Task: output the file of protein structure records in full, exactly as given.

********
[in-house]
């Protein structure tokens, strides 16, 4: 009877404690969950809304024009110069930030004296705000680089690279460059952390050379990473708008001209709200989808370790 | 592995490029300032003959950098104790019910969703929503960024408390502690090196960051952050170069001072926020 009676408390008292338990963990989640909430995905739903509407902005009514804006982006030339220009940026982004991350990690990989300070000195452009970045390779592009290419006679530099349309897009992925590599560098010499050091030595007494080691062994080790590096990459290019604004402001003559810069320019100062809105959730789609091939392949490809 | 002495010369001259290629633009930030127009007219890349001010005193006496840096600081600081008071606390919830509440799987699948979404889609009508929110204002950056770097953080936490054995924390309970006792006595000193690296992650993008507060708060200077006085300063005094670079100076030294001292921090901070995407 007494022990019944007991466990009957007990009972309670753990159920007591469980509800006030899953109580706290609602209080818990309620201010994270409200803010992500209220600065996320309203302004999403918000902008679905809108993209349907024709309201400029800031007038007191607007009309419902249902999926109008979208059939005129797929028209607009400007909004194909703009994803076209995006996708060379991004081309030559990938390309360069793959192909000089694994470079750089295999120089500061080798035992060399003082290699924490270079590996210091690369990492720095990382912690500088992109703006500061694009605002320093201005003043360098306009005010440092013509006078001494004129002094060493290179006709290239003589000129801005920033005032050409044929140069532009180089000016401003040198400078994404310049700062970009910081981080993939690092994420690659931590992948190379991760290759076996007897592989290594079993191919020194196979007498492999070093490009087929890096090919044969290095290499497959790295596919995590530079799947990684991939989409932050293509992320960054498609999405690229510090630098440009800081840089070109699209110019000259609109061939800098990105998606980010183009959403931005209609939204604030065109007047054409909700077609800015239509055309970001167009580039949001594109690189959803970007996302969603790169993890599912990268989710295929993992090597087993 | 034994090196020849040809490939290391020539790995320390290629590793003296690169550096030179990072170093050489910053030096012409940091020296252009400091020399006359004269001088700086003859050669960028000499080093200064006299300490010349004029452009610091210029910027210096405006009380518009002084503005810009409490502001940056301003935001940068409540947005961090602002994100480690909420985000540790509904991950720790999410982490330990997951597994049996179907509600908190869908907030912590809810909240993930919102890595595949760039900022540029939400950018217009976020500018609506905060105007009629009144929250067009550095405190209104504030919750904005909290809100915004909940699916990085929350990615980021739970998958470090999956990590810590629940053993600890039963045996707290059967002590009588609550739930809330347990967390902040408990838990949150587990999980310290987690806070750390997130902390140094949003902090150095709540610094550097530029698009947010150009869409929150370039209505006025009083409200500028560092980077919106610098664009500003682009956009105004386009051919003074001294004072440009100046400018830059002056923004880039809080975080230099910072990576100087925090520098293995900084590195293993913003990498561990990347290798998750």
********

[in-house]
């Protein structure tokens, strides 16, 4: 009877404690969950809304024009110069930030004296705000680089690279460059952390050379990473708008001209709200989808370790 | 592995490029300032003959950098104790019910969703929503960024408390502690090196960051952050170069001072926020 009676408390008292338990963990989640909430995905739903509407902005009514804006982006030339220009940026982004991350990690990989300070000195452009970045390779592009290419006679530099349309897009992925590599560098010499050091030595007494080691062994080790590096990459290019604004402001003559810069320019100062809105959730789609091939392949490809 | 002495010369001259290629633009930030127009007219890349001010005193006496840096600081600081008071606390919830509440799987699948979404889609009508929110204002950056770097953080936490054995924390309970006792006595000193690296992650993008507060708060200077006085300063005094670079100076030294001292921090901070995407 007494022990019944007991466990009957007990009972309670753990159920007591469980509800006030899953109580706290609602209080818990309620201010994270409200803010992500209220600065996320309203302004999403918000902008679905809108993209349907024709309201400029800031007038007191607007009309419902249902999926109008979208059939005129797929028209607009400007909004194909703009994803076209995006996708060379991004081309030559990938390309360069793959192909000089694994470079750089295999120089500061080798035992060399003082290699924490270079590996210091690369990492720095990382912690500088992109703006500061694009605002320093201005003043360098306009005010440092013509006078001494004129002094060493290179006709290239003589000129801005920033005032050409044929140069532009180089000016401003040198400078994404310049700062970009910081981080993939690092994420690659931590992948190379991760290759076996007897592989290594079993191919020194196979007498492999070093490009087929890096090919044969290095290499497959790295596919995590530079799947990684991939989409932050293509992320960054498609999405690229510090630098440009800081840089070109699209110019000259609109061939800098990105998606980010183009959403931005209609939204604030065109007047054409909700077609800015239509055309970001167009580039949001594109690189959803970007996302969603790169993890599912990268989710295929993992090597087993 | 034994090196020849040809490939290391020539790995320390290629590793003296690169550096030179990072170093050489910053030096012409940091020296252009400091020399006359004269001088700086003859050669960028000499080093200064006299300490010349004029452009610091210029910027210096405006009380518009002084503005810009409490502001940056301003935001940068409540947005961090602002994100480690909420985000540790509904991950720790999410982490330990997951597994049996179907509600908190869908907030912590809810909240993930919102890595595949760039900022540029939400950018217009976020500018609506905060105007009629009144929250067009550095405190209104504030919750904005909290809100915004909940699916990085929350990615980021739970998958470090999956990590810590629940053993600890039963045996707290059967002590009588609550739930809330347990967390902040408990838990949150587990999980310290987690806070750390997130902390140094949003902090150095709540610094550097530029698009947010150009869409929150370039209505006025009083409200500028560092980077919106610098664009500003682009956009105004386009051919003074001294004072440009100046400018830059002056923004880039809080975080230099910072990576100087925090520098293995900084590195293993913003990498561990990347290798998750």